Saturday, July 5, 2008

The price of the deal

Welcome to the Indian General Elections-2009. This whole political drama taking place at the Centre is nothing but a curtain raiser to this mega show. Two parties who were at loggerheads for the last decade or so and whose leaders were invloved in verbal spats of no mean proportions have quite unsurprisingly come together. After all politics is the art of the impossible- yup, making impossible things possible. Six months ago, Congress and the SP could not see eye to eye and the SP was vehemently fighting against the deal both in and out of the Parliament. Let us see how things may shape up as a prelude to the mega political show of 2009.

As I had mentioned in my previous blog, the 2009 General election finale may well belong to the NDA and I had also mentioned that a week in politics is more than a life time. At this stage, one thing is absolutely clear. The NDA has been resurrected, albiet by default. Now the whole game is about forging the tactical alliances to bring it back to power. It is highly unlikely that the NDA by itself will come back to power. But it could get a comfortable majority by strategically allying itself with the respective Regional parties in the so called " swing states".

The BJP has 130 members in the current Lok Sabha. Considering that to be the worst performance of the party in this decade, we can comfortably say that the BJP might well land itself with about 170-180 seats in the next Lok Sabha. This time around, the party will put up a good showing in Karnataka, thanks to the Yeduriyappa government and the populist policies they would unravel in preparatins for the general elections. Given the fact that the Yeduriyappa government is in its honey moon period, the BJP will definitely put up a good showing there. The party might even better its performance in Gujarat thanks to the Moditva factor. If the Bomaby Muncipal Corporation polls are any indication, the party along with the Shiv Sena might put up a good showing in Maharshtra. This could transalate into a 40 to 50 increase in the number of seats for the party. This is a great baseline to start with. BJP might increase its seats in a few other states too thanks to the rising inflation and fuel prices. Perhaps a tinge of anti incumbency might play its part in some Congress ruled states too. However, the biggest area of concern for the party is UP. It will be quite difficult for the party to work its way around Mayawati Raj. The core constituency of Brahmin/Thakur ( upper caste) vote has already been wooed by the shrewd Mayawati. The Yadav vote , courtesy of Kalyan Singh might also be split evenly across the BSP, SP and BJP. This means that the only way BJP can rake in good numbers in UP is through tacitly allying with BSP. A tacit alignment is well a possibility given the fact that the new Congress -SP alliance has created a kind of bipolar situation in the State. But again, all this depends on the calculation of Mayawati. After the recent spectacular showing of the BSP in the Assembly elections, she might well believe that the BSP has a fair chance of garnering 50+ seats ( out of a total of 85) in the forthcoming general elections. For its part, the BJP might be savoring an alliance with Maya's BSP.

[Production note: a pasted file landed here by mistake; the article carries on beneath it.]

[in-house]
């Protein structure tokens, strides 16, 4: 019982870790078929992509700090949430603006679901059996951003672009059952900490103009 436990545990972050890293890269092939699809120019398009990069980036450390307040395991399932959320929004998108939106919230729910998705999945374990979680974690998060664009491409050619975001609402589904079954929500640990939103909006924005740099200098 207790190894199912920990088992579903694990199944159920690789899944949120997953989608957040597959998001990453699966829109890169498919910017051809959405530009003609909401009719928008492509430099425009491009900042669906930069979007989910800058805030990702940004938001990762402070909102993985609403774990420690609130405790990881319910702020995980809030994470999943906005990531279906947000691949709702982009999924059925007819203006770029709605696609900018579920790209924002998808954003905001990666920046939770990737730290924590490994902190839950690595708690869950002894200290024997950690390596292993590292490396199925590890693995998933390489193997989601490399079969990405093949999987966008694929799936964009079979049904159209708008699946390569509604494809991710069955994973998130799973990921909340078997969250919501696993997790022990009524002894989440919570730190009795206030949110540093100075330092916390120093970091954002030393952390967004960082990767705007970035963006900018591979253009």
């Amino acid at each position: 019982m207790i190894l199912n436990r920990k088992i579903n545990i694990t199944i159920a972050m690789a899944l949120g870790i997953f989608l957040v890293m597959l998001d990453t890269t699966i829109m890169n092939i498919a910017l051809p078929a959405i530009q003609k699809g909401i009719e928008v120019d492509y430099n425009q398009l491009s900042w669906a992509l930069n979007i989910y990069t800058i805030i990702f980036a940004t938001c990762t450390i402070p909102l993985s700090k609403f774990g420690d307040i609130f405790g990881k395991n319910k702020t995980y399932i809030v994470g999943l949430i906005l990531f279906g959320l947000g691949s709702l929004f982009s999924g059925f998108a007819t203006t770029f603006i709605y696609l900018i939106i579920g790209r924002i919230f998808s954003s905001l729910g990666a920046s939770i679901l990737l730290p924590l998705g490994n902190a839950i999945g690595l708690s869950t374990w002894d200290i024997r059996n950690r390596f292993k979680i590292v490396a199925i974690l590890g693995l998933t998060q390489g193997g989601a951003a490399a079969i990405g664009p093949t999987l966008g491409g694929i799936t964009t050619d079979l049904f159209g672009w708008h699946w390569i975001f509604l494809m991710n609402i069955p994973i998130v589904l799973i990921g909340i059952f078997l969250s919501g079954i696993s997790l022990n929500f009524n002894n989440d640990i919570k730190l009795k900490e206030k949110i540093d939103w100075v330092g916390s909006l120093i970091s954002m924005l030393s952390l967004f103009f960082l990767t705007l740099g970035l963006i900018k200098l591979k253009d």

Another swing state for the BJP is Andhra Pradesh. In his inimitable style, the TDP supremo, Chandrabhabhu Naidu is playing his cards close to his chest. Given the fact that the Congress is his main opponent in the State, it is natural for TDP to align with the BJP. But Mr. Naidu is also weary of a rising BJP in the state. By now, the possibility of a third front-( in the lines of UNPA) is a virtual impossibility. The clever politician who he is, Naidu, might well be looking again at an understanding with the BJP. This might well be a good alliance as the TDP alone cannot upstage the popularity of the YSR government in Andhra. The Y.S Rajasekhara Reddy government is not facing anti incumbency at the moment- this is a fact. But the TDP-BJP alliance can definitely give the Congress led government a run for its money.

The next swing state for the NDA is Tamil Nadu. Technically Amma's party AIADMK is not part of the NDA. But however unreliable it might be, AIADMK is gravitating itself towards the NDA. This is potentially a significant threat to Karunanidhi and Co. The current Karunanidhi-Maran family fued is likely to impact the DMK greatly. Though the Marans do not have significant political clout, they control the media empire in TN. The advantage that the Marans' owned Sun TV and Dinakaran daily could contribute to Jayalalitha is enormous. Yes- with this alliance ( plus Vaiko's MDMK), the AIADMK/MDMK/BJP alliance will reap rich rewards in the state.

The last state that I would call a swing state is Bihar. Nitish Kumar's JD( U) appears to be strong in Bihar thanks to the hugely popular CM himself. Nitish Kumar is consistently finding himself in the top 5 CM list, thanks to efficiency and the clean image that he possess. Along with that, George Fernandes' Samata party might also finding its foothold again. In the highly caste ridden Bihar politics, the USP for the BJP/JD(U)/Samata is Mr. Nitish Kumar. Lalu's RJD seems to have no chance of staging a come back this time around too.

Indian politics is becoming increasingly bi-polar- With a solid Congress led UPA and a BJP led NDA. The smaller parties have no option but to gravitate to either of these two core magnets. I have a feeling that this might well be the last time when the Left held a significant clout during government formation. Given the fact that the BJP itself might land with about 180 seats and also given the fact that these swing states are going the NDA way, it wouldn't be too difficult for the NDA to cross the magical figure of 270!!! ( Guess who might be smiling).

No comments: